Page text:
DeKalb City Council OKs new transit routes, fare system
DeKALB – The city’s bus system is about to shift gears and, hopefully, get a bit more rider-friendly.
None of the 35 or so residents who attended the DeKalb City Council meeting Monday offered opposition to reconfigured, combined bus lines that will begin operations under a new fare structure in DeKalb and Sycamore in a couple of weeks.
The council voted, 8-0, to approve new bus line routes in a collaborative merger of several stakeholders.
The changes are the result of monthslong discussions among officials with both DeKalb and Sycamore, staff from the Voluntary Action Center, Northern Illinois University, Transdev and recommendations from a 2017 DeKalb Sycamore Area transportation study.
Fifth Ward Alderwoman Kate Noreiko was pleased with the collaborative effort.
“I think this is a great example of intergovernmental cooperation,” she said. “I’m sure it wasn’t always easy and pleasant, but you got through it all, and I applaud your efforts.”
The study found riders are dissatisfied with late departure and arrival times, and a lack of weekend service. Tim Holdeman, public works director, said rail lines running through DeKalb are the chief culprit affecting bus punctuality.
Route and fare changes begin
Aug. 20, and weekend services on some lines begin Sept. 1.
Most changed is the Green Line, which will be renamed Route 18 and is being altered, officials said, to increase on-time performance and reliability. Currently, the Green Line is a circular route that serves DeKalb.
The southern end of the Green Line, which serves Seventh Street, Taylor Street, NIU and downtown DeKalb will be served by Huskie Routes 16 and 17 (previously named Routes 6 and 7). Additionally, there now will be bus service along West Dresser Road and DeKalb High School. Weekend bus service on the routes also begins in September.
Huskie Routes 16 and 17 will not only replace bus service previously provided by the VAC Green Line south of Sycamore Road, but riders also will be able to remain on the same bus to ride both routes. The route number will automatically change at the NIU Holmes Student Center bus stop. Bus service will operate seven days a week and 362 days a year.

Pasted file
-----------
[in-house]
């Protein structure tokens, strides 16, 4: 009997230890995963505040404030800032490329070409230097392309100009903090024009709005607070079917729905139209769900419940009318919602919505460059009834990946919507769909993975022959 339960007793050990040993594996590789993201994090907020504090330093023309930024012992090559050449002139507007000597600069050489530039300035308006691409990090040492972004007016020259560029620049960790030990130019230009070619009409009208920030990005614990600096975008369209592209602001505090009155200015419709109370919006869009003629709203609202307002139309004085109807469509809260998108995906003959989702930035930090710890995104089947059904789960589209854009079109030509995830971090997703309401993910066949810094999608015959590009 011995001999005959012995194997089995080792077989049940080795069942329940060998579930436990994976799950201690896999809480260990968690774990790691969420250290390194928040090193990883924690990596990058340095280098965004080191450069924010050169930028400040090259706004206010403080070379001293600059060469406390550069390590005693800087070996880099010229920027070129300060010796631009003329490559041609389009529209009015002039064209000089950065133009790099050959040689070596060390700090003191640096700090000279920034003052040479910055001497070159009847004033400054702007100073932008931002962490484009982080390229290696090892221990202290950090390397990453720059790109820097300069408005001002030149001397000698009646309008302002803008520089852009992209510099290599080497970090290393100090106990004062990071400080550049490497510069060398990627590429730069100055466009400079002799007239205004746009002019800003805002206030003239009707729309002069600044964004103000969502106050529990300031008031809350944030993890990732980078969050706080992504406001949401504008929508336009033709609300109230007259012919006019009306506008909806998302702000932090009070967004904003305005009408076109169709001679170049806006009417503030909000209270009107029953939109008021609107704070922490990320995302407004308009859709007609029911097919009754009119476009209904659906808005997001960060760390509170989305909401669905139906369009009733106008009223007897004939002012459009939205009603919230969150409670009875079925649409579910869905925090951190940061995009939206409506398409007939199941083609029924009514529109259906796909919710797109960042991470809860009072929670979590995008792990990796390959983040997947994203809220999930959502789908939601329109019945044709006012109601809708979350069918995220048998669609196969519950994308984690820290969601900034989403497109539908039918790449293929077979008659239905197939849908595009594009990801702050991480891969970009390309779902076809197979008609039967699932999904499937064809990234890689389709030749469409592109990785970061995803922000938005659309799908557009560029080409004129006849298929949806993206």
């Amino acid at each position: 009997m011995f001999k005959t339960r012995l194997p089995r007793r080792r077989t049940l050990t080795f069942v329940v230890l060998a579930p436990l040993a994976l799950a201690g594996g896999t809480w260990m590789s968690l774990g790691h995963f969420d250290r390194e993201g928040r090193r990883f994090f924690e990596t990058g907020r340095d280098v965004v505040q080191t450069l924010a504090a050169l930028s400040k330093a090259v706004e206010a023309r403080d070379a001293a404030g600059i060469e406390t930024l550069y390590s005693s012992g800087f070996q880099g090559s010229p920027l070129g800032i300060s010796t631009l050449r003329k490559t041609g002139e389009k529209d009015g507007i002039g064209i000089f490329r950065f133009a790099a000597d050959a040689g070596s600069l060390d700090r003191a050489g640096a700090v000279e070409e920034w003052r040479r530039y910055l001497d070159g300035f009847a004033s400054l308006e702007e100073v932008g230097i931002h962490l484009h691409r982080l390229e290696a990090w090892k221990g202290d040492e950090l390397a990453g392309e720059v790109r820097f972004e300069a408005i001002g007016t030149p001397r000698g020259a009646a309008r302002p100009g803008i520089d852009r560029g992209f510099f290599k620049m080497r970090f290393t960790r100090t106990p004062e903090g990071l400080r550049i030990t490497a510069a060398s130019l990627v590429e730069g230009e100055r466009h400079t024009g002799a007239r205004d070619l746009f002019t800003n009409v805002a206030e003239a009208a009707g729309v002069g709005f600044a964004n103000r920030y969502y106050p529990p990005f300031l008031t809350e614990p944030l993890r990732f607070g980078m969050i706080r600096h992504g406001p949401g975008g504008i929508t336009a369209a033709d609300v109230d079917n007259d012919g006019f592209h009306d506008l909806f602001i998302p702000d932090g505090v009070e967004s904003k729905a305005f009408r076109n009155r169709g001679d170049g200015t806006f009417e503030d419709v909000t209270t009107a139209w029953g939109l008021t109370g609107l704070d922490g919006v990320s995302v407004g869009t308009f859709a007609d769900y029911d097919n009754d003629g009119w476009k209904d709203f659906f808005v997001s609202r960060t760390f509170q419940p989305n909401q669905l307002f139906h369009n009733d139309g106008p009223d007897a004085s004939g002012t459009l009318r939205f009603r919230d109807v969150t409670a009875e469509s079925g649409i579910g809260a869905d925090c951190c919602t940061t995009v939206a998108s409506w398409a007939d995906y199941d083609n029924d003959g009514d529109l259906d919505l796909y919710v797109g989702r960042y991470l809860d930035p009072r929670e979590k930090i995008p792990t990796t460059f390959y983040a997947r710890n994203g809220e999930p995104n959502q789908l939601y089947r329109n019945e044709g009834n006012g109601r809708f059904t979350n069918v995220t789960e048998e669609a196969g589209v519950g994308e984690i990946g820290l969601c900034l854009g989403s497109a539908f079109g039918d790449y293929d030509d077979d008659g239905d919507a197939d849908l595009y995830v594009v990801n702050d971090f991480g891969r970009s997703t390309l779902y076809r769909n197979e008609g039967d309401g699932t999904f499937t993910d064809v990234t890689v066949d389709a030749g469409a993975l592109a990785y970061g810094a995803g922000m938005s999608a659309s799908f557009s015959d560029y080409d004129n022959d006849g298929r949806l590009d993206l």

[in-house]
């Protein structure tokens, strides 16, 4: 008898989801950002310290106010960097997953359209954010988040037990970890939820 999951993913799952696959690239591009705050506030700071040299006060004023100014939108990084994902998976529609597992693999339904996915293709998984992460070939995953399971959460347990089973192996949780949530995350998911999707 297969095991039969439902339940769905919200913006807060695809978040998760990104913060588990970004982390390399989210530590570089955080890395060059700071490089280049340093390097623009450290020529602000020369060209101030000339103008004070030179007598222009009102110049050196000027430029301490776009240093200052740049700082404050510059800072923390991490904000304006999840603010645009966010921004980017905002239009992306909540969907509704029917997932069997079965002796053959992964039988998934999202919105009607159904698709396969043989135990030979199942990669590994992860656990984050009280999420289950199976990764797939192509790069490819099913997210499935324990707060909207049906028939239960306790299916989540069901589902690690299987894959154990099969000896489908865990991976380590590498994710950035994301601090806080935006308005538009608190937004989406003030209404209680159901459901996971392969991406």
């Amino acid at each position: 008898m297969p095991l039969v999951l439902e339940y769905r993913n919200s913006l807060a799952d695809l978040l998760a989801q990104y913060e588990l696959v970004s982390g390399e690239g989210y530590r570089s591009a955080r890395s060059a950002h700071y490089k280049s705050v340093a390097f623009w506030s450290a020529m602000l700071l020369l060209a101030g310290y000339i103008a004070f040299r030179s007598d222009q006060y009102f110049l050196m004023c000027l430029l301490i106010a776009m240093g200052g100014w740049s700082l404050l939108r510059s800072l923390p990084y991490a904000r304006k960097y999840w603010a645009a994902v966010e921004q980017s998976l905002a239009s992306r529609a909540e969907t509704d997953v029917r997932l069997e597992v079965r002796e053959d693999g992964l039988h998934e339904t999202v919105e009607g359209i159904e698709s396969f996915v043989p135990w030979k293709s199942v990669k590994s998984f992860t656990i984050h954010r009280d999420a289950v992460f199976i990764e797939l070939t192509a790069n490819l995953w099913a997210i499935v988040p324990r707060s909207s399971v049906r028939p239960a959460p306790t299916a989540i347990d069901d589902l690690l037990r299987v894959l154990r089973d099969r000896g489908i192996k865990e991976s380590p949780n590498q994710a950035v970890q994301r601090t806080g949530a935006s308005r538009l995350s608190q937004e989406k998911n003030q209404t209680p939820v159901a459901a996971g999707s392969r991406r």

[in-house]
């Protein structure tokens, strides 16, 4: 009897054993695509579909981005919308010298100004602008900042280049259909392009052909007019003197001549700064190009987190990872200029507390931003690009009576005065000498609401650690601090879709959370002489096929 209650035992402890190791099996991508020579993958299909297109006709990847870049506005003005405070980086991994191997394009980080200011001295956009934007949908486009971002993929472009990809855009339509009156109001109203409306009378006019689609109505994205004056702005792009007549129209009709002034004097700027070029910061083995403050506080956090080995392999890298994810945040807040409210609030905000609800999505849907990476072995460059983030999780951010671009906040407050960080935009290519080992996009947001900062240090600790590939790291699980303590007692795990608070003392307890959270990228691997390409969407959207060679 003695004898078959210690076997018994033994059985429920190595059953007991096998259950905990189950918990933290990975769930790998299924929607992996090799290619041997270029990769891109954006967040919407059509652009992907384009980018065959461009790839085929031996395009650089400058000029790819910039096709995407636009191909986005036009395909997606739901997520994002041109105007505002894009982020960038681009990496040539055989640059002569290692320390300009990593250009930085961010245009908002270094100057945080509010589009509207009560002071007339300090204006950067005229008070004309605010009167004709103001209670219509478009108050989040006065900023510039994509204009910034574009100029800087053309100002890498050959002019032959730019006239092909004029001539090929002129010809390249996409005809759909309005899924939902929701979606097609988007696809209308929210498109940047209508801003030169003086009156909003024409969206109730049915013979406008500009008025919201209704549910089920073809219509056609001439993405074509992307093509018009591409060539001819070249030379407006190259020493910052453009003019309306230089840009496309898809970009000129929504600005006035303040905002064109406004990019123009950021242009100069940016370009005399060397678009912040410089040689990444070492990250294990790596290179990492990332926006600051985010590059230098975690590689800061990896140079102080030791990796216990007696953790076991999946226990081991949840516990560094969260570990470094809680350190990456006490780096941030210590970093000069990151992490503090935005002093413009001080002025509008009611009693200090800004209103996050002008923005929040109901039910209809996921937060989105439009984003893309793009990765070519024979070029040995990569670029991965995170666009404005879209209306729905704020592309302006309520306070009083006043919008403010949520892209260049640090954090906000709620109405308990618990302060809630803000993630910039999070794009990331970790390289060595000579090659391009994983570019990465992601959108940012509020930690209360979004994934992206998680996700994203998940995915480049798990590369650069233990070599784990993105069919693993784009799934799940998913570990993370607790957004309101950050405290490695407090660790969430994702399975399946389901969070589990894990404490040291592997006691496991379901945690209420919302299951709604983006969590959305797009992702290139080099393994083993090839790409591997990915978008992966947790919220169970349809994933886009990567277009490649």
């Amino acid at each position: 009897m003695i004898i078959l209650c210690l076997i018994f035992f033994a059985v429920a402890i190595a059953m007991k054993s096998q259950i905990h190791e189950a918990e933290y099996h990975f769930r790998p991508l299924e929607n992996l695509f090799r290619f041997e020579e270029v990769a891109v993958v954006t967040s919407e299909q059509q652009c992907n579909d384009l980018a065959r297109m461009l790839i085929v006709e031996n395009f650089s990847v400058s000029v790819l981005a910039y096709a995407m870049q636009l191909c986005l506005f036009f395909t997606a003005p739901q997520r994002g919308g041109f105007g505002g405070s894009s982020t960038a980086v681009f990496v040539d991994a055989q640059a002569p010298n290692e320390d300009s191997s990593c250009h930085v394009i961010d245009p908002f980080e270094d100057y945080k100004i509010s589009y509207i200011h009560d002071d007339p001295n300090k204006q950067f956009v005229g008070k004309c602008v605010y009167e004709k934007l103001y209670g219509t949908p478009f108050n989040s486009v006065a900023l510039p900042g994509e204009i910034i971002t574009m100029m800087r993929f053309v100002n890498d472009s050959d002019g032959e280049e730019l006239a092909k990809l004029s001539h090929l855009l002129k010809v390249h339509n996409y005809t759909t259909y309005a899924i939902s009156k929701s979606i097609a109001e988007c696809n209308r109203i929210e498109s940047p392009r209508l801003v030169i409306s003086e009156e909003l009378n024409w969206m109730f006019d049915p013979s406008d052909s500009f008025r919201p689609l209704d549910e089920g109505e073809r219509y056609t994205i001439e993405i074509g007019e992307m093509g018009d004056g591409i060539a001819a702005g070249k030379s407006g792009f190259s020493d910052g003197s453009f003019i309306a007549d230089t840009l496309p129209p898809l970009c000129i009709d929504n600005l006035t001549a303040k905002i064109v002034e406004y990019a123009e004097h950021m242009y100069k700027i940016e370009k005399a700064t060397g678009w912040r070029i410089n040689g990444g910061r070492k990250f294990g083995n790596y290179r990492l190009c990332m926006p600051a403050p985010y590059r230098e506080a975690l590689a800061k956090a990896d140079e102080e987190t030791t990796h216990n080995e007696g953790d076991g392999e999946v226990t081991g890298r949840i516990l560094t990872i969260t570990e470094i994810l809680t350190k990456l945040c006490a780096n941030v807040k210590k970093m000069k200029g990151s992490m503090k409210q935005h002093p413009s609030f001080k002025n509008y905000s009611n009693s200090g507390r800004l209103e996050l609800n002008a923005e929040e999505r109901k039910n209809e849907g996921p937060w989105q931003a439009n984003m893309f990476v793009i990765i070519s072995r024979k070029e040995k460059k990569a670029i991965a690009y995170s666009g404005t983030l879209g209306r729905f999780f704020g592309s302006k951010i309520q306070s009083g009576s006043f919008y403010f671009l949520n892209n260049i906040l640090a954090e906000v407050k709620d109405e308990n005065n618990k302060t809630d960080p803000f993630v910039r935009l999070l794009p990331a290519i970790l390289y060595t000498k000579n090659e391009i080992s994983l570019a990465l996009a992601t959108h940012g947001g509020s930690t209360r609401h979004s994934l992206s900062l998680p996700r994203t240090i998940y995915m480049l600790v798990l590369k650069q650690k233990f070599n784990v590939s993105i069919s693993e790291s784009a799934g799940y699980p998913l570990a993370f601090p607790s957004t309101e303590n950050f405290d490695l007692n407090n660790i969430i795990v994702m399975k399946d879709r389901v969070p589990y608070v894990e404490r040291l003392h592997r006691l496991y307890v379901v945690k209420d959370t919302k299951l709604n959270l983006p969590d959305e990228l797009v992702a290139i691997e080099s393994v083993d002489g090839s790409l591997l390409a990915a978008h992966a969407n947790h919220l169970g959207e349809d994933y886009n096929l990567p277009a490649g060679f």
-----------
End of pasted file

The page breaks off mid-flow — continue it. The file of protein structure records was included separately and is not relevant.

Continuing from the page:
The VAC Blue Line and VAC Kishwaukee College Red Line are only minimally changed. Beginning
Sept. 1, the Blue Line, which serves Sycamore, will be renamed Route 21 and will include weekend service. The Kishwaukee Red Line will be renamed Route 24.
Paratransit fares will be reduced from $1.50 to $1, and although senior citizens and people with disabilities previously have ridden for free, they’ll be charged 25 cents a trip. Rides on VAC lines and Huskie lines will be
50 cents for adults, whereas Huskie lines used to cost $1. Students in kindergarten through high school now will pay 25 cents a ride, whereas VAC previously charged them 50 cents. NIU students, staff and faculty with a valid NIU OneCard ride free. VAC’s former fare was the standard rate. On the Huskie Line, students, faculty and staff already rode free with the NIU OneCard.
“Consolidation creates a one-fare structure,” Holdeman said.
The new system also means free transfers between VAC and Huskie routes and also will connect to the DeKalb County Health Department from 9:30 a.m. to 1 p.m.
City staff will ride all buses during the first few days of the transition to assist passengers. The city plans to hire a permanent transit manager in fiscal 2019, Holdeman said.
The council also voted, 8-0, to purchase three new super-medium duty buses through the state’s Consolidated Vehicle Program Contract for $305,000. Two of the three vehicles are to replace vehicles that are no longer serviceable, and one bus is for future expansion of services.
Transportation planner Brian Dickson said federal grants will pay for the vehicles, with no effect on the city’s budget.